by Istiaq Ratul
Masanobu Fukuoka was born in a farming village on the island of Shikoku, Japan in 1914. He was trained in microbiology as a plant pathologist and worked as an agricultural customs inspector. Fukuoka began to question the accomplishment of science in the modern agriculture and declared that the totality of nature supersedes the interference of man. He has authored One-Straw Revolution and The Natural Way of Farming, both of which received world recognition for revolutionary Natural Farming Principles.
Masanobu Fukuoka's Four principles of Natural Farming includes:
No ploughing or turning the soil because the Earth cultivates itself naturally
These practices drain the soil of its essential nutrients
Weed should only be controlled because weed contributes to the biodiversity of soil.
Overprotecting the plants through the use of pesticide causes the development of weak plants
Plowing damages the soil
Since plant roots penetrate deep into the soil in search of essential nutrients, the common understanding is that plowing aerates the soil and increases the amount of available nitrogen for our crops. Masanobu argues that plowing is similar to kneading bread, where the soil becomes harder and denser. Modern farmers soften up the soil by applying compost and then plowing to mix it into the ground. However, plowing makes the soil particles finer and finer, which eventually gathers to harden the ground. Harden ground means a tougher time for plant roots to dig deeper for nutrients.
Plants instinctively know where they grow best. Nature has been tending to its own soil, erecting large trees on various terrains without the help of farmers. From Fukuoka's perspective, no amount of research can teach man everything about soil because nature will always create something more perfect. Research will only bolster the position that soil made by nature is perfect.
Crops depends on the soil for growth
There has not been enough research done to show the long term impacts of fertilizer on soil microbes. The scientific tests on the effect of fertilizer are conducted under fixed conditions, whereas, that limited framework cannot be applied to situations under natural conditions. Plants weakened by fertilizer have a lower resistance to disease and pests. Fertilizers such as phosphorus cannot penetrate more than two inches of the soil surface and the religious application of such fertilizer was useless. Ammonium sulfates, superphosphate, and potassium sulfate acidifies the soil and kills soil microorganisms. Fertilizer is also related to the deficiency of trace components that are also essential to the crops.
Is the concept of weed manufactured by man?
"In nature, plants coexist and thrive together. The moment that the farmer started caring for and raising his crops, he began to regard other herbs with disgust as weeds and has striven ever since to remove them." Masanobu Fukuoka in The Natural Way of Farming
Masanobu believes in not only the preservation of weed, but also the full utilization of weeds to ameliorate his farming concept. He believes that by studying and making use of the properties of weeds, one weed can be used to drive away already existing weeds. The coexistence of surface plants is true to nature and he utilizes it to plant rice and barley. Specifically, he seeds barley and clover over standing heads of rice, and then scatters rice seeds and green manure while the barley is up. By using scientific principles in natural farming, Fukuoka achieved vigorous growth and higher plant yields from his barley and rice crops.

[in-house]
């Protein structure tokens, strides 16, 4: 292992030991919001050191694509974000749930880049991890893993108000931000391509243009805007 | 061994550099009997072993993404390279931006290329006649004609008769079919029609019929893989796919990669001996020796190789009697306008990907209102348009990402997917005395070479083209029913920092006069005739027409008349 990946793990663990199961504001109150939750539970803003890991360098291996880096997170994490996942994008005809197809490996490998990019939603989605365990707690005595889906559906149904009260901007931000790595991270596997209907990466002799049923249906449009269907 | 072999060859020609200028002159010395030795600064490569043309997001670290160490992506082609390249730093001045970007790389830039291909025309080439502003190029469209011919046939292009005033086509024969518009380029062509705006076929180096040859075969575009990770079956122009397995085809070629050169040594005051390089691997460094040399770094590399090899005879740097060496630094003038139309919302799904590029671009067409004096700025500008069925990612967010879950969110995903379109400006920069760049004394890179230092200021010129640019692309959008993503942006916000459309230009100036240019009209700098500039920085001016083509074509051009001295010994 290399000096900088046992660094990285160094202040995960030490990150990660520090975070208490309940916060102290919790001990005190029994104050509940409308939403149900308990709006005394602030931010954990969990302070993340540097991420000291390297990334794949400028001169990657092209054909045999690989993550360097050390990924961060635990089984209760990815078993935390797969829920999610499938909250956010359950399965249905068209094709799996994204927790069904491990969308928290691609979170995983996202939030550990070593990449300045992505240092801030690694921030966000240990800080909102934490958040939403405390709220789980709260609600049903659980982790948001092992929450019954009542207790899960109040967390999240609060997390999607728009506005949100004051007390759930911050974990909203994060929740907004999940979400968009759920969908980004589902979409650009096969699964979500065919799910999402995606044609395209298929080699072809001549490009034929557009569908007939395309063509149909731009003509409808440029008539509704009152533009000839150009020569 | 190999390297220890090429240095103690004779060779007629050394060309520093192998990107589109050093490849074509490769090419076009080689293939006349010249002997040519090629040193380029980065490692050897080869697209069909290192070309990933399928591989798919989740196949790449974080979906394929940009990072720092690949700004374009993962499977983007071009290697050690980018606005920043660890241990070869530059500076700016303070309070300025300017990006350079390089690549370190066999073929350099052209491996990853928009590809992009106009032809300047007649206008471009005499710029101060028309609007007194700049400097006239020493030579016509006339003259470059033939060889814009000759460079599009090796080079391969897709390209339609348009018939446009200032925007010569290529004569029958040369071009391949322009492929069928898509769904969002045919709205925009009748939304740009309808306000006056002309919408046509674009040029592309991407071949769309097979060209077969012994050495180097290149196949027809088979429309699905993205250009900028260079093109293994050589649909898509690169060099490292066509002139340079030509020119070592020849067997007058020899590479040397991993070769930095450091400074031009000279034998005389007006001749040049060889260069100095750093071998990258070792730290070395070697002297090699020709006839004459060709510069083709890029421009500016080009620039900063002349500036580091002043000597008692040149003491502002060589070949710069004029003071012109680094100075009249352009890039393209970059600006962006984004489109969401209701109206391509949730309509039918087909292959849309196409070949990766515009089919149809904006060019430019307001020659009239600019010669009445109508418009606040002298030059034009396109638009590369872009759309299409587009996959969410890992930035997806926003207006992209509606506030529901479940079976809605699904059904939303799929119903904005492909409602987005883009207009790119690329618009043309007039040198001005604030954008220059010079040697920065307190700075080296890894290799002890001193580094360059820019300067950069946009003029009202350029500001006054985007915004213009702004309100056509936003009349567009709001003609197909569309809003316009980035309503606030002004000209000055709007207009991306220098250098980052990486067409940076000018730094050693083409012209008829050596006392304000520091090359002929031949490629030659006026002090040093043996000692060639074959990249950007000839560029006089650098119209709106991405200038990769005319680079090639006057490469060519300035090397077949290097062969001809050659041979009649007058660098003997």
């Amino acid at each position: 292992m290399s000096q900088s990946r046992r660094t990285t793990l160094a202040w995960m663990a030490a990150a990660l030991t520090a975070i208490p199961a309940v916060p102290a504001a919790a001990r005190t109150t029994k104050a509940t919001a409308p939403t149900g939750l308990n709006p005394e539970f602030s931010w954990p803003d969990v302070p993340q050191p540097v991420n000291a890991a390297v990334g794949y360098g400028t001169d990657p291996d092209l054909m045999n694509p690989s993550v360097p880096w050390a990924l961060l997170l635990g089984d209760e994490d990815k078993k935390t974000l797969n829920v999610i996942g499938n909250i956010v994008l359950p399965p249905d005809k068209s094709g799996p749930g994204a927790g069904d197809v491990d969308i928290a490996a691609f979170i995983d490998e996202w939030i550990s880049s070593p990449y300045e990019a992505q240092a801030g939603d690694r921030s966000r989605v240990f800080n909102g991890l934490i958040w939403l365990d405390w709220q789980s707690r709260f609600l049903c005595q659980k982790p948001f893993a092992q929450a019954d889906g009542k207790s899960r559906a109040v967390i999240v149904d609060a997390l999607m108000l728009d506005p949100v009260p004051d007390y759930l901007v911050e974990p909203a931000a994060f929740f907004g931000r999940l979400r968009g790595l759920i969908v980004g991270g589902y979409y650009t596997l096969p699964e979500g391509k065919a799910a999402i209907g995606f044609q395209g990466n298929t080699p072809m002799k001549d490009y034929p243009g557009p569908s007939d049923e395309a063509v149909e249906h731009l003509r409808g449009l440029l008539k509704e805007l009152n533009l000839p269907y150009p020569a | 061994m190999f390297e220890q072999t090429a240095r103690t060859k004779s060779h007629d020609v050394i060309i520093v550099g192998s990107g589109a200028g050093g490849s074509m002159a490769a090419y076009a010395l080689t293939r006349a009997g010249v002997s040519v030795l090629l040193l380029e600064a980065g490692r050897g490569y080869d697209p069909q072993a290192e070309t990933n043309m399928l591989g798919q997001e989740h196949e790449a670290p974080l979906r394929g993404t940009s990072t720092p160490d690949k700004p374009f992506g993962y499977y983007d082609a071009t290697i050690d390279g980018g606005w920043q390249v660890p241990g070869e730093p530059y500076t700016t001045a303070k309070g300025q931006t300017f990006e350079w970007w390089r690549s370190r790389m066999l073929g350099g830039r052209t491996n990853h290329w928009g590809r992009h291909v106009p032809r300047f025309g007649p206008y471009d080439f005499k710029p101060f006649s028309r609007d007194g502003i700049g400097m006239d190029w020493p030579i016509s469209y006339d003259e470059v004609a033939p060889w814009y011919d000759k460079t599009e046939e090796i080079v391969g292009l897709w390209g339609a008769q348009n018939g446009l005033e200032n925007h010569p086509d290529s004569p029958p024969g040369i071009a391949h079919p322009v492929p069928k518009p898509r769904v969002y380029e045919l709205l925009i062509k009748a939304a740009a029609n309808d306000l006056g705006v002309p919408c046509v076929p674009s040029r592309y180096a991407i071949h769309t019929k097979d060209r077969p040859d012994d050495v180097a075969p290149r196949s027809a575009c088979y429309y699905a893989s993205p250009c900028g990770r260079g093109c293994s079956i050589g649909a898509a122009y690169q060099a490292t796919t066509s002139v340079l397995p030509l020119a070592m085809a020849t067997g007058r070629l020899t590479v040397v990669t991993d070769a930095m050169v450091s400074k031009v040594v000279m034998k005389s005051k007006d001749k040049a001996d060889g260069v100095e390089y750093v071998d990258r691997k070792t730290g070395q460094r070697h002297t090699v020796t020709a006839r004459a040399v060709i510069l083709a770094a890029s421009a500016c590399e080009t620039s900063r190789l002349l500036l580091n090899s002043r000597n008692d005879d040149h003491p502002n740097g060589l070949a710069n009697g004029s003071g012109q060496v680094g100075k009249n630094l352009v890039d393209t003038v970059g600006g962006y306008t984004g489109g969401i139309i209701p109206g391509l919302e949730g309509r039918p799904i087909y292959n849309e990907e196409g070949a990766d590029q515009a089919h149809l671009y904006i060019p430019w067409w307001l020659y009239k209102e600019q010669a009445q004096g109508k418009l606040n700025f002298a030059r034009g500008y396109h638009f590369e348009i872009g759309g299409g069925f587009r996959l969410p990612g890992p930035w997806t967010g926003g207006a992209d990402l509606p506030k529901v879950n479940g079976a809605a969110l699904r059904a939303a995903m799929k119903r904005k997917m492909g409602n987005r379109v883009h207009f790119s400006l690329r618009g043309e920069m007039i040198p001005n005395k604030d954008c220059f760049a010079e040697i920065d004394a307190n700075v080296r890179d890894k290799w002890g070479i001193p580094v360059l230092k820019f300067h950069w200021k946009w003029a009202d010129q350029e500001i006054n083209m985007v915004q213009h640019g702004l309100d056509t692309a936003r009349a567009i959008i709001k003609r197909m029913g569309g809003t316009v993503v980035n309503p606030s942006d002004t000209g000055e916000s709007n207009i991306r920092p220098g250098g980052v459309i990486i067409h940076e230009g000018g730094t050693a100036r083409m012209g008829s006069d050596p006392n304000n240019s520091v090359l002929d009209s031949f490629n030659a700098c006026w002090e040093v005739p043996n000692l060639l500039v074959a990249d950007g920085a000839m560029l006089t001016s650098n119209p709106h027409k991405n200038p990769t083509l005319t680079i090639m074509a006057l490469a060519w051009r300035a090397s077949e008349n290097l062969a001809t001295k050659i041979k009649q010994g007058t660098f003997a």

New generation of pesticides
According to the National Center of Biotechnology Information's study called Impact of pesticides use in agriculture: their benefits and hazards, pesticides contaminate soil, water, turf, and other vegetation. In addition to killing insects or weeds, pesticides can be toxic to a host of other organisms including birds, fish, beneficial insects, and non-target plants. Since many pesticides are determined to be selective to only some types of insects, an incorrect assumption is made about it being innocuous to the adjacent life forms. A substance that claims to work on insects and microorganism, also acts on plants and animals to a certain degree. It is just unreasonable and wishful thinking to believe a substance will only work on specific insects or microbes.
Masanobu Fukuoka's Principles of Natural Farming has tred the way for modern day permaculture and has been a core component to the concept of regenerative farming. We can utilize the properties of plants, animal, fungi, and microbes to promote higher yields and vigorous growth. More so, his concept allows the land to regenerate itself by letting nature be the all knowing entity in the farming equation.
Our farms follows sustainability principles derived from ancient civilizations while acknowledging that we do not know more than nature. Our role is to coexist with nature and allow the biocycle of the Earth to run its course.